21: And You Know: Outro Lead Pt 2
Now let's check out the next chunk of soloing during the outro jam. For this part he goes to regular fretting and plays the lick from the intro, but now it comes in on the “and of 1”. Keep your wah moving in quarter notes for this. After the two repeated intro licks he creates a very powerful build using unison bends moving up the neck, horizontally.
22: Don't Know Why: Chorus
The chorus in our song happens three times, the first two leading into other sections. After our guitar solo, we will loop our chorus as the song fades out. We will be playing the same guitar part for all the choruses. Our chorus is 8 bars long, and you will play the same guitar part every time. The guitar phrase is 2 bars long, and you simply repeat is four times for the chorus. We will be outlining the followings chords: D - Bmi - C - G For the D chord, we simply our open strings for 2 beats and then move to a root position Bmi on the D and G strings. The...
23: Rose Across My Chest: Verse 2
Now we are ready for Verse 2 of our song. This part is the same length, with our guitar playing a similar role to our first verse only this time we will play some different licks. We will start off our second verse the same way, letting our low strings for nearly two measures. On the & of four of the second measure, we will do a similar lick to our first verse on the bend will from G to A on the G string with the C note ringing. After that, you do the same style of pull down the neck. Our next lick introduces you to the solo licks you will play later. This outline...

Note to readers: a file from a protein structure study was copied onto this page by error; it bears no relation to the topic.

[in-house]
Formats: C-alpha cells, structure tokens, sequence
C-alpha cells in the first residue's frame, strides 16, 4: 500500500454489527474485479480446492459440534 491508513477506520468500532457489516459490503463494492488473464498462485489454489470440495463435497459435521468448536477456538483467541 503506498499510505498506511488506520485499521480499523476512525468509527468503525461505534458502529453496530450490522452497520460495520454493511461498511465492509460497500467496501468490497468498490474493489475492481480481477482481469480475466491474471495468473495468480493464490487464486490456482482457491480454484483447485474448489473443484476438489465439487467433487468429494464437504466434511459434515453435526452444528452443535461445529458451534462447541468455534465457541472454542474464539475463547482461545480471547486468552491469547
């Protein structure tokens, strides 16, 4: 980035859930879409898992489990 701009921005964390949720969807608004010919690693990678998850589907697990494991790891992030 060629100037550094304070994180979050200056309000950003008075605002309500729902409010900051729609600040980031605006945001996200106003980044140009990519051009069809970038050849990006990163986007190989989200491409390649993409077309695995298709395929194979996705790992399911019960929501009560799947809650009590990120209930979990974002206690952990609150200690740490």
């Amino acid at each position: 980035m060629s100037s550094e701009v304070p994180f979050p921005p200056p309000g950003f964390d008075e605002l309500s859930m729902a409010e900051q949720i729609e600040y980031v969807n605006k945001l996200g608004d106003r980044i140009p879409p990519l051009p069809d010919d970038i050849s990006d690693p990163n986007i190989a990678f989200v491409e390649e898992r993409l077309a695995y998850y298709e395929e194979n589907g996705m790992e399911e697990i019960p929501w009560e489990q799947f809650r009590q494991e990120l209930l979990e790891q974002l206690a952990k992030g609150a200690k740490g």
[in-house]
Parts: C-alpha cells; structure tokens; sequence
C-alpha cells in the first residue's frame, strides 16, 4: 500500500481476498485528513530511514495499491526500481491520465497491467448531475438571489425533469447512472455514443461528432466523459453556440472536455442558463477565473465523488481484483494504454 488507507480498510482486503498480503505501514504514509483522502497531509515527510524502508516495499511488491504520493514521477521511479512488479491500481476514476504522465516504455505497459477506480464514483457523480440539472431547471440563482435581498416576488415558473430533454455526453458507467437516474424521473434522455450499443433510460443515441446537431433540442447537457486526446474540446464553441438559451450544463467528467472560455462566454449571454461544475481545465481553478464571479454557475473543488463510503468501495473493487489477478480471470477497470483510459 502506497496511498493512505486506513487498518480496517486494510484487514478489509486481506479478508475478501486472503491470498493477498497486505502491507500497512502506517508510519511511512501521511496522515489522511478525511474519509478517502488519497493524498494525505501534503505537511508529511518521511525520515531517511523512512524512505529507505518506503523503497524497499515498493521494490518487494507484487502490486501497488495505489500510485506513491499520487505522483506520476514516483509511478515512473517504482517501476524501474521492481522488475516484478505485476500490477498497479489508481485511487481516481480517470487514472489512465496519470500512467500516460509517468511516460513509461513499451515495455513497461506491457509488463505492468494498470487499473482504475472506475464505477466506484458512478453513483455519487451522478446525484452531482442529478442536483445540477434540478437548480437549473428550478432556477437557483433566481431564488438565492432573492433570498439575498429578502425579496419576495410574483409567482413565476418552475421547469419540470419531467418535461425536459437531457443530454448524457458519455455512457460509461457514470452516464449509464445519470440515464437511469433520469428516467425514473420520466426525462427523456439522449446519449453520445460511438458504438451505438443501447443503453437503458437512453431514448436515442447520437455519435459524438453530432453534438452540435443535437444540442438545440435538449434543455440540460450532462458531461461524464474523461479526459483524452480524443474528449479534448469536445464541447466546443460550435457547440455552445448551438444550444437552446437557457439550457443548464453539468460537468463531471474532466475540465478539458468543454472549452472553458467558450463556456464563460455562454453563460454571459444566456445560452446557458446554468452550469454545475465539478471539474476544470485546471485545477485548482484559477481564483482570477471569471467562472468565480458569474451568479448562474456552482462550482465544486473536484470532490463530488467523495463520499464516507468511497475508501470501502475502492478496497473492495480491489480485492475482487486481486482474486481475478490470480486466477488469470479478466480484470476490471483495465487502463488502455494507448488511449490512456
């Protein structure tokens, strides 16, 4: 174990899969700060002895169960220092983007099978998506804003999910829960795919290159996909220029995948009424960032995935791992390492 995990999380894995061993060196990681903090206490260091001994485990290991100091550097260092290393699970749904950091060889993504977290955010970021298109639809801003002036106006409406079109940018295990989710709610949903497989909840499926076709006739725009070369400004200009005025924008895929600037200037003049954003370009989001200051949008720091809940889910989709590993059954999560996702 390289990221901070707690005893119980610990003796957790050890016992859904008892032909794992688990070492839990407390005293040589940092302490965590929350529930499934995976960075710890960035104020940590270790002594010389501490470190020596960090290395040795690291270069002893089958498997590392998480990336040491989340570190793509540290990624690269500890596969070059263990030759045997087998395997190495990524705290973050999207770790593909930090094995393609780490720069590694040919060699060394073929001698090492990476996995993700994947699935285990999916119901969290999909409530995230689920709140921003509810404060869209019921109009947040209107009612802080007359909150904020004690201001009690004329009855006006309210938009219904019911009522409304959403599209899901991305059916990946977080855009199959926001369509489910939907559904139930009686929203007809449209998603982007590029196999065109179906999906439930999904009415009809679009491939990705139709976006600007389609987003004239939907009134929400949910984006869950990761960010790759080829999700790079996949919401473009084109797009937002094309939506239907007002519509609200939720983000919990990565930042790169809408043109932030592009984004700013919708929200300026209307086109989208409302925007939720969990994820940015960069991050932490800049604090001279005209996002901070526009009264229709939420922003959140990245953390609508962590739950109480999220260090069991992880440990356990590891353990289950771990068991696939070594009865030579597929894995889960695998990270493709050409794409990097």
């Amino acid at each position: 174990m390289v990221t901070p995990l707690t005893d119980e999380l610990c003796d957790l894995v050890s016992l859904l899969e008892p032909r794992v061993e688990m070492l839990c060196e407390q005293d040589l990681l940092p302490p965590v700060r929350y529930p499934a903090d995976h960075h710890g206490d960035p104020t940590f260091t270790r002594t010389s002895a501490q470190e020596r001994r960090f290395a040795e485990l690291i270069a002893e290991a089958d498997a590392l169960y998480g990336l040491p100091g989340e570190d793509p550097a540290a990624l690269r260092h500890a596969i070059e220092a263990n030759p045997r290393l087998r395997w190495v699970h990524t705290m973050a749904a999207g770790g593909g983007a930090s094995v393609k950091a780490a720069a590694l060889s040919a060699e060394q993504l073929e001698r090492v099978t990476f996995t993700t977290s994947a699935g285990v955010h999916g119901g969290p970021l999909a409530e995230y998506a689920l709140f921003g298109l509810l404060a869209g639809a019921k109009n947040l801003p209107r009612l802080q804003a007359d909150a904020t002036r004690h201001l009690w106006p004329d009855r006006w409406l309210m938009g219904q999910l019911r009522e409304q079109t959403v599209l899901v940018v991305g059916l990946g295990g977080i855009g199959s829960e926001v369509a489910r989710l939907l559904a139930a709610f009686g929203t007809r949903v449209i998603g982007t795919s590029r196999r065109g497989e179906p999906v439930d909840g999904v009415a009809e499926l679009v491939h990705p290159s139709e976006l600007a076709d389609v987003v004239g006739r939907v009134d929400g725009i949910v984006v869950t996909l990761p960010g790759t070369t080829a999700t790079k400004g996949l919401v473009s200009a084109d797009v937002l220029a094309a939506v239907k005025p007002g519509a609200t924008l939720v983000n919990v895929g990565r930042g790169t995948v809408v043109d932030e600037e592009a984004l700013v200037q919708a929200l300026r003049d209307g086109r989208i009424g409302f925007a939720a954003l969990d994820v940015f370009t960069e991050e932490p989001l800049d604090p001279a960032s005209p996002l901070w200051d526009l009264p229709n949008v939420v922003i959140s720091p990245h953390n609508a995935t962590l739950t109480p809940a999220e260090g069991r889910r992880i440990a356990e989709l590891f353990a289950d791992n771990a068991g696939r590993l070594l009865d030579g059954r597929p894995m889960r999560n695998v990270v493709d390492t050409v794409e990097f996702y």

24: How You Sold Me: Solo Pt. 2
The second part of our solo is eight bars long, and we will play a series of aggressive bends and licks that are all played over our pre-chorus chord progression. Like the first part of our solo, this section builds and every lick is very intentional in telling the story of the solo. This next part is eight bars long, and I will break it down into four, two bar sections. The first two bars play a series of country style bends with plenty of bite and energy keeping C ringing while bending G to A on the G string. This part sneaks in just before the first bar, and will e...
25: Crazy: Gear & Tone
For this song you want to use a basic clean tone with some added reverb. I'll be using my Gibson 335 on the bridge pickup, which gives me a slightly darker sound because of the humbuckers. If you use a guitar with single coils, you should be careful not to get too much treble in your tone. You want this guitar part to stay in the background and also sound kinda jazzy. So if you're using a guitar with single coils you can either use a neck or a middle pickup or roll off some treble on your amp. You can also try rolling a little bit of tone off on your tone pot. Again the goa...